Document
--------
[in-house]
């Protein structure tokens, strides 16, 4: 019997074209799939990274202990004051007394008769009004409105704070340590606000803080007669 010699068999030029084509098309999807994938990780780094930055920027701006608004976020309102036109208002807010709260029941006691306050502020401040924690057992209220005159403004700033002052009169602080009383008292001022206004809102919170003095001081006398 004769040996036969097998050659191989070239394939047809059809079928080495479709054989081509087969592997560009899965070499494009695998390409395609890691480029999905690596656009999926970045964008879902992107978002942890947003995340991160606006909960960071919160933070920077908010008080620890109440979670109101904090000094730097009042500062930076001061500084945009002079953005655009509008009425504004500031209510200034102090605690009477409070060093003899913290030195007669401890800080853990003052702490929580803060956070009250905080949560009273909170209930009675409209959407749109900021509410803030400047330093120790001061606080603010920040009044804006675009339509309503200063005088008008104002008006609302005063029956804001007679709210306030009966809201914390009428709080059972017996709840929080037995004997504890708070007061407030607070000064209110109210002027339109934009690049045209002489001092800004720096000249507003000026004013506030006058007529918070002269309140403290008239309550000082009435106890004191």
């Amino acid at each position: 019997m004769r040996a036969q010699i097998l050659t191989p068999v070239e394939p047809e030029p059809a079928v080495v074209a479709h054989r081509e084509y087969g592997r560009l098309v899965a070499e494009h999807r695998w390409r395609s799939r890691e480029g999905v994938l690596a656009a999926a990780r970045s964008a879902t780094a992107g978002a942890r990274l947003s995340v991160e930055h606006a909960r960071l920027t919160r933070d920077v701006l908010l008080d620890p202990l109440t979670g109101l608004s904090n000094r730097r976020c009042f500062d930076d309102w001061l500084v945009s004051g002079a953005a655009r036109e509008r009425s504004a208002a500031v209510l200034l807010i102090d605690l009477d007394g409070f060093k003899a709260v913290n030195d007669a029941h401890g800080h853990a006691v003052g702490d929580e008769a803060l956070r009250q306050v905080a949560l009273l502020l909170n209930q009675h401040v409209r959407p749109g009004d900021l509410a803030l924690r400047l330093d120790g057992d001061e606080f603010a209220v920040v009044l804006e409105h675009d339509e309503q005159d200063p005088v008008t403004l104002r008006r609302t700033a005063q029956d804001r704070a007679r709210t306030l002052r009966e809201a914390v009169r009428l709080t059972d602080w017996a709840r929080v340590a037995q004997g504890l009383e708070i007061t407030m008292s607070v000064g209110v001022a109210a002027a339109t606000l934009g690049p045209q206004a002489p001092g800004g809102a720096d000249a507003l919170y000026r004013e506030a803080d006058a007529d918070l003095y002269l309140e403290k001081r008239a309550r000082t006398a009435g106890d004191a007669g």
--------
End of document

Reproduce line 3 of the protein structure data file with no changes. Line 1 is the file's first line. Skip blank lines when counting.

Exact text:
């Amino acid at each position: 019997m004769r040996a036969q010699i097998l050659t191989p068999v070239e394939p047809e030029p059809a079928v080495v074209a479709h054989r081509e084509y087969g592997r560009l098309v899965a070499e494009h999807r695998w390409r395609s799939r890691e480029g999905v994938l690596a656009a999926a990780r970045s964008a879902t780094a992107g978002a942890r990274l947003s995340v991160e930055h606006a909960r960071l920027t919160r933070d920077v701006l908010l008080d620890p202990l109440t979670g109101l608004s904090n000094r730097r976020c009042f500062d930076d309102w001061l500084v945009s004051g002079a953005a655009r036109e509008r009425s504004a208002a500031v209510l200034l807010i102090d605690l009477d007394g409070f060093k003899a709260v913290n030195d007669a029941h401890g800080h853990a006691v003052g702490d929580e008769a803060l956070r009250q306050v905080a949560l009273l502020l909170n209930q009675h401040v409209r959407p749109g009004d900021l509410a803030l924690r400047l330093d120790g057992d001061e606080f603010a209220v920040v009044l804006e409105h675009d339509e309503q005159d200063p005088v008008t403004l104002r008006r609302t700033a005063q029956d804001r704070a007679r709210t306030l002052r009966e809201a914390v009169r009428l709080t059972d602080w017996a709840r929080v340590a037995q004997g504890l009383e708070i007061t407030m008292s607070v000064g209110v001022a109210a002027a339109t606000l934009g690049p045209q206004a002489p001092g800004g809102a720096d000249a507003l919170y000026r004013e506030a803080d006058a007529d918070l003095y002269l309140e403290k001081r008239a309550r000082t006398a009435g106890d004191a007669g």